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Monday, August 23, 2010

The Lazy Days of Summer Were Anything But

In 1963 the immortal Nat King Cole sang of "Those Lazy Hazy Crazy Days of Summer." You know, the days of "soda and pretzels and beer." It was a simpler, more idyllic time then. We were in the midst of Camelot. Life was so different then; it is unimaginable. No cell phones, much less smart phones, iPods, Internet, or cable TV were around. The Cold War was still cold although a little skirmish in Southeast Asia was beginning to fester. Stonewall was still 6 years away.

We assume the summer months, the dog days of summer —when school is out, people take their annual vacations, the heat suffocates—are a time when things just decelerate or come to a stop. Yet, the 99 or so days between Memorial Day and Labor Day always seem to be the fastest moving portion of any year's calendar.

As we head to the Labor Day weekend, we can reflect back to the summer of 2010 and characterize how blazing it really has been. Sure, the heat was record-breaking. Everything slows down to a crawl. Dogs are chasing cats while both are walking.

From the BP Oil Spill to the carnage on the streets of Baltimore, this summer has had enough events to fill a highlight—or lowlight—reel. Tempers have been flaring. We witnessed the mosque at Ground Zero controversy, Conservatives begrudging the First Family's taking a vacation, jobs still hemorrhaging, American Idol judges fleeing. And that's before the hotly-contested political season really starts to boil.

For the LGBT community, the summer started off in usual fashion. We experienced a fun-filled Pride weekend that overcame the oppressive heat and humidity. Most folks seemed to be in a good mood as the lgbt community came together for this annual event. Successful Pride celebrations also took place in D.C., Harrisburg, PA and Edgewater, MD throughout the summer.

The dog days took over on cue. As temperatures soared, many flocked to the beach—Rehomo Beach as some call it. Hopefully, they had been enjoying the latest edition of Baltimore OUTloud while sipping a brew or eye-balling those lotioned-up bodies lying under the rainbow umbrellas at Poodle Beach. House parties, dinner parties, block parties, white parties—summer is our time.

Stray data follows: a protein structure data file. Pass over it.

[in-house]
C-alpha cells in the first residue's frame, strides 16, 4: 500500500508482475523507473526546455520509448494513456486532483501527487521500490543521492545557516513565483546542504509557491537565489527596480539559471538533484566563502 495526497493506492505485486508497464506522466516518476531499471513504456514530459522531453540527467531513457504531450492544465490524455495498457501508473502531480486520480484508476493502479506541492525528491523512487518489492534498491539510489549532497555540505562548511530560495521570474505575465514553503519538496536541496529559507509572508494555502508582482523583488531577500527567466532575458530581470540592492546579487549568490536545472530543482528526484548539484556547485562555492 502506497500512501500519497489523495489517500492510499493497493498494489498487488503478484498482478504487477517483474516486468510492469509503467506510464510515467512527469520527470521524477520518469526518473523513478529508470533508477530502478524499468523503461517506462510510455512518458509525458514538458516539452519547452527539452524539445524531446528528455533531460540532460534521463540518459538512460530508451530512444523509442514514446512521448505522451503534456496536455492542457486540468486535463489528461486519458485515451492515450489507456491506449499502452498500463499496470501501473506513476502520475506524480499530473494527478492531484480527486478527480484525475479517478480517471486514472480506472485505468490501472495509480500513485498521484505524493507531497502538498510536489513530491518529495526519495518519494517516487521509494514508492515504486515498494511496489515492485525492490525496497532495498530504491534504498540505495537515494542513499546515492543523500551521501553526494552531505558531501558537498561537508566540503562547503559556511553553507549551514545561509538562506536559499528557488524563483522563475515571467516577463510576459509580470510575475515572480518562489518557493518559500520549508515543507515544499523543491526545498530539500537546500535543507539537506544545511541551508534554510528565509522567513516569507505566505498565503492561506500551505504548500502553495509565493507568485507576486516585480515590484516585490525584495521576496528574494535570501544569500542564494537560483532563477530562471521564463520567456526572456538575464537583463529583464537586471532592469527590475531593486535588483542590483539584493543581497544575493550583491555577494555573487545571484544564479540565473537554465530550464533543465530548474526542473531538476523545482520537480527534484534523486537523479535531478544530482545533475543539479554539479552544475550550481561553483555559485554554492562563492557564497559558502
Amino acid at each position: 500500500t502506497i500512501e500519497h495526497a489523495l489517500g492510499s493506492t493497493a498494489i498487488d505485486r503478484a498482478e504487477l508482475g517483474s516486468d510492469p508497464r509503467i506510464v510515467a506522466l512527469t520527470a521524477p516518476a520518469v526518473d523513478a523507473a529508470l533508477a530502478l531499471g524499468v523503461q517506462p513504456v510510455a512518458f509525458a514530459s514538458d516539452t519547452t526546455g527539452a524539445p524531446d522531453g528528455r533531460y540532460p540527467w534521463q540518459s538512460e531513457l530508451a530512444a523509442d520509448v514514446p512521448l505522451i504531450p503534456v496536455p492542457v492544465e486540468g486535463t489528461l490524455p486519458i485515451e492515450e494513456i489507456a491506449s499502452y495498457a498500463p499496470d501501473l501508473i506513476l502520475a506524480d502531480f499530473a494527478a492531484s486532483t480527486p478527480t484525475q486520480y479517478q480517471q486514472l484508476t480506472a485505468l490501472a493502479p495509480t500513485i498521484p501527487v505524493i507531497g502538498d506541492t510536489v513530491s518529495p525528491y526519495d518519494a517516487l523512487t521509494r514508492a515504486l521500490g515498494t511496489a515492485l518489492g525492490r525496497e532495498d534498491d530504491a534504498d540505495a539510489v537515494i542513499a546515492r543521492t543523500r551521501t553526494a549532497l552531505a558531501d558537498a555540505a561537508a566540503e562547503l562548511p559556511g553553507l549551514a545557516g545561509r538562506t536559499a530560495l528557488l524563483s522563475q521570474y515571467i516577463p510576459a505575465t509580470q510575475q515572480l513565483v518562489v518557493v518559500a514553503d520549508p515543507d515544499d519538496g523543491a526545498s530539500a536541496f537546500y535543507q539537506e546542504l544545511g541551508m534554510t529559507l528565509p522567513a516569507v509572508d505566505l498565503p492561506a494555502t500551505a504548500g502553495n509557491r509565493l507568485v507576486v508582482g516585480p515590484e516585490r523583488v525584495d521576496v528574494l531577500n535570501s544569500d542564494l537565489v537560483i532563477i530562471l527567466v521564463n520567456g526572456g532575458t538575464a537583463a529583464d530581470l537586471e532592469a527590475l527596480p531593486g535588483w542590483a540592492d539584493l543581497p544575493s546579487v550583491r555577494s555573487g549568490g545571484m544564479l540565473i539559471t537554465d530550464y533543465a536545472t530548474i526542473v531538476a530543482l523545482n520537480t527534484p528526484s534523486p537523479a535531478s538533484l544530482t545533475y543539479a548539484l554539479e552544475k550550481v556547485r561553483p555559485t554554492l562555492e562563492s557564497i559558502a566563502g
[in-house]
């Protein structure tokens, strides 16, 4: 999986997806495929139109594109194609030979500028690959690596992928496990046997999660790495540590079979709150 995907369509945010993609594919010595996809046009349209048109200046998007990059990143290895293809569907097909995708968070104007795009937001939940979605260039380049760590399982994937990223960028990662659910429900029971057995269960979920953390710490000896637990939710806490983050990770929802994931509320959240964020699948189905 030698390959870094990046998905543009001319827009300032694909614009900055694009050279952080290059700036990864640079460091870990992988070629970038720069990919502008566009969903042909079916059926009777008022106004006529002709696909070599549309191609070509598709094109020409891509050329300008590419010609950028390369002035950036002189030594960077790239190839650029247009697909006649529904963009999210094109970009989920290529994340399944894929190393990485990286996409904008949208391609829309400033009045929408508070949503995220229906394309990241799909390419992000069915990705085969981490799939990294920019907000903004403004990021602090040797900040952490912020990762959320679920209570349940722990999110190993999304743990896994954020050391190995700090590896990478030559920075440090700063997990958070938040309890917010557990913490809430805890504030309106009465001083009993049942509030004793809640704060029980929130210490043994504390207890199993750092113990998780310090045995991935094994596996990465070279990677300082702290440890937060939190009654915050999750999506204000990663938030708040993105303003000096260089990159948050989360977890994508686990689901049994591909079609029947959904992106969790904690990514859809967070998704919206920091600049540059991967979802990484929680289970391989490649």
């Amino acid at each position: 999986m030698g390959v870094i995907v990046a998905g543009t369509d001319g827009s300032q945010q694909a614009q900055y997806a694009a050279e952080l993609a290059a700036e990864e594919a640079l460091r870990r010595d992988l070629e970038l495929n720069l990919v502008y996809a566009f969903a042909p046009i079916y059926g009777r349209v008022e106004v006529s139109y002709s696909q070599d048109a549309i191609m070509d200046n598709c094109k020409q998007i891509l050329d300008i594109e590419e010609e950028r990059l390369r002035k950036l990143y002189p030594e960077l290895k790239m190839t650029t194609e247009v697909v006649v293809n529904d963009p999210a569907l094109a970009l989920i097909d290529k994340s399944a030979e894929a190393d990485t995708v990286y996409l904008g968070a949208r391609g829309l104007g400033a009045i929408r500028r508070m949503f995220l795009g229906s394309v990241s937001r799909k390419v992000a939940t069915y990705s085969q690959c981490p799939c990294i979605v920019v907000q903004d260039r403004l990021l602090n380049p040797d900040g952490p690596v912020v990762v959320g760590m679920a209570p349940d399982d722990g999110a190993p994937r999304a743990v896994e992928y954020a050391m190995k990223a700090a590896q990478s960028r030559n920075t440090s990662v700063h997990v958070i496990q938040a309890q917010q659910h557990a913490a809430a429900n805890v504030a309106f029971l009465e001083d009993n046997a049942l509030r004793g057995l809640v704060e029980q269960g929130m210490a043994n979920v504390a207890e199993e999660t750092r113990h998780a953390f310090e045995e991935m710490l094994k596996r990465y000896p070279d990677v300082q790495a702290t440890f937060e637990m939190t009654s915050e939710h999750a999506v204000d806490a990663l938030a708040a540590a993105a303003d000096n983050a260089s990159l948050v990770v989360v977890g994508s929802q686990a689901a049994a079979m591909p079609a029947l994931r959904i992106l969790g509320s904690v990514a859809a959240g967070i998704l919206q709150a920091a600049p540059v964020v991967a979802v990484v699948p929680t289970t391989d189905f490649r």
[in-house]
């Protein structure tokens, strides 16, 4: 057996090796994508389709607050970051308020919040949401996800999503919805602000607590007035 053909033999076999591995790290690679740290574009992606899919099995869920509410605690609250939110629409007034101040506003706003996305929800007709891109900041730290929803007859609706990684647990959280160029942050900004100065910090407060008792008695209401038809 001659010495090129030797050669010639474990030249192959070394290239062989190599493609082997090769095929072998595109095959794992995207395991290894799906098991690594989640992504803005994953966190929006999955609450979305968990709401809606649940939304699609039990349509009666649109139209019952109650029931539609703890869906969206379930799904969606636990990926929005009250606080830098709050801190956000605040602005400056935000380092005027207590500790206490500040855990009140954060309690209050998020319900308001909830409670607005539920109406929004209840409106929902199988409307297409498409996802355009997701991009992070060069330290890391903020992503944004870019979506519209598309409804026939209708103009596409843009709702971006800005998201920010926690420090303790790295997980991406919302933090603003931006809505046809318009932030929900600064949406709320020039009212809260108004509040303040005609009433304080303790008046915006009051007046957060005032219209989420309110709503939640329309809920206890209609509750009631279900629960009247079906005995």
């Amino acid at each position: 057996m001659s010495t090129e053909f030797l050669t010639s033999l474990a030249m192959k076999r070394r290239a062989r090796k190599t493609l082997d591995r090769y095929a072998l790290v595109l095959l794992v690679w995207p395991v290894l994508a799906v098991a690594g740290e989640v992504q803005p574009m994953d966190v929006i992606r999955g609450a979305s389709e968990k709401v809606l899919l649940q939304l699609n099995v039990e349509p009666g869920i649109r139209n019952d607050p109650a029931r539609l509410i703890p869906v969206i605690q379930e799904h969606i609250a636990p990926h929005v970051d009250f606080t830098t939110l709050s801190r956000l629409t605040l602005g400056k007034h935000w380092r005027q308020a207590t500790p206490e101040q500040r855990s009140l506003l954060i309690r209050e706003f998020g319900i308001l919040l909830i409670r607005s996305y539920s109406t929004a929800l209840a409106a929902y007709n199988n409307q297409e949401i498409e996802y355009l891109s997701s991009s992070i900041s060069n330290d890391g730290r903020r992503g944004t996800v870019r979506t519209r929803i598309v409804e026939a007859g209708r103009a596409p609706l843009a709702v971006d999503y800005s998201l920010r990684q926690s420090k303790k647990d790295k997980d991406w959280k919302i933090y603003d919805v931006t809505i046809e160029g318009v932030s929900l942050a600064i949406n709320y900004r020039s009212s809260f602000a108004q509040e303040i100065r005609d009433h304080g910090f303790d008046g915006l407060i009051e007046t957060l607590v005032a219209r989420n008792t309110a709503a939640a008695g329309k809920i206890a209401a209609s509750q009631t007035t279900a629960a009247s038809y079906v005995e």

Our local lgbt candidates for elected office have braved the heat, humidity and thunderstorms to knock on doors, meet and greet potential voters in a quest to serve their districts. Certainly the lazy days of summer don't apply to them.

But it still seemed like a typical summer around here.

Then the controversy over Target and Best Buy's donations to a group representing Minnesota gubernatorial candidate Tom Emmer hit the fan. The group Emmer is associating with is not only anti-gay but very anti-gay.

“When lesbian, gay, bisexual and transgender consumers … used to think about Target and Best Buy, we saw two shining examples of corporations that respected the equality and dignity of every American,” the Human Rights Campaign stated in an open letter to the companies. “Now, Americans are questioning their loyalty to your brands with word of significant contributions to the political action committee MN Forward that hopes to install one of the most strident opponents of equality in the Minnesota Governor’s mansion,” HRC added.

They as well as other organizations such as MoveOn.org called for a boycott. Imagine lgbt people boycotting Target (also dubbed Tar-Gay) and Best Buy? That's akin to children boycotting ice cream. This is the summer of 2010 so the unexpected can be expected.

Then a ray of sunlight broke through the hazy skies of summer when federal judge Vaughn Walker struck down the nefarious Proposition 8 as unconstitutional in California. Although same-sex marriages in the Golden State are on hold at least until December thanks to a stay issued by the 9th Circuit Court of Appeals, the decision was monumental.

Another piece of good news about the lower court's ruling is that it exposed the incredibly weak secular arguments against marriage equality put forth by opponents. Two pathetic witnesses argued for Prop. 8. On the other hand, we had Theodore Olson and David Boies—polar opposites on the political spectrum—presenting an iron-clad case for marriage equality. The decision was a slam dunk.

Failing to muster any kind of legitimate substantive counter-attack concerning the ruling, religious conservative groups reverted to a comfortable place for them: the lowest level. They simply attacked Judge Walker not only for the decision itself but the fact he is gay. By being gay, they concluded he is biased by wanting Prop. 8 nullified. He would not be impartial and should have recused himself from the case.

What they chose not to acknowledge, however, is that a straight judge may also be biased, and therefore, would be prone to uphold the referendum. Ah, those pesky little points! Hopefully, the same compelling arguments against the constitutionality of depriving same-sex couples the right to marry will be eloquently presented to the Supreme Court, which seems inevitable.

As kids begin to buy school supplies or older ones pack up for college, we know that summertime will be transforming rather quickly into fall. While the thermometers may record lower readings, we expect the temperature to rise dramatically during the climax of the 2010 election campaigns—nationally and locally.

Summer of 2010 will soon be in our rear view mirror, but it certainly was not equated with the lazy days of summer of years past nostalgically depicted in song.


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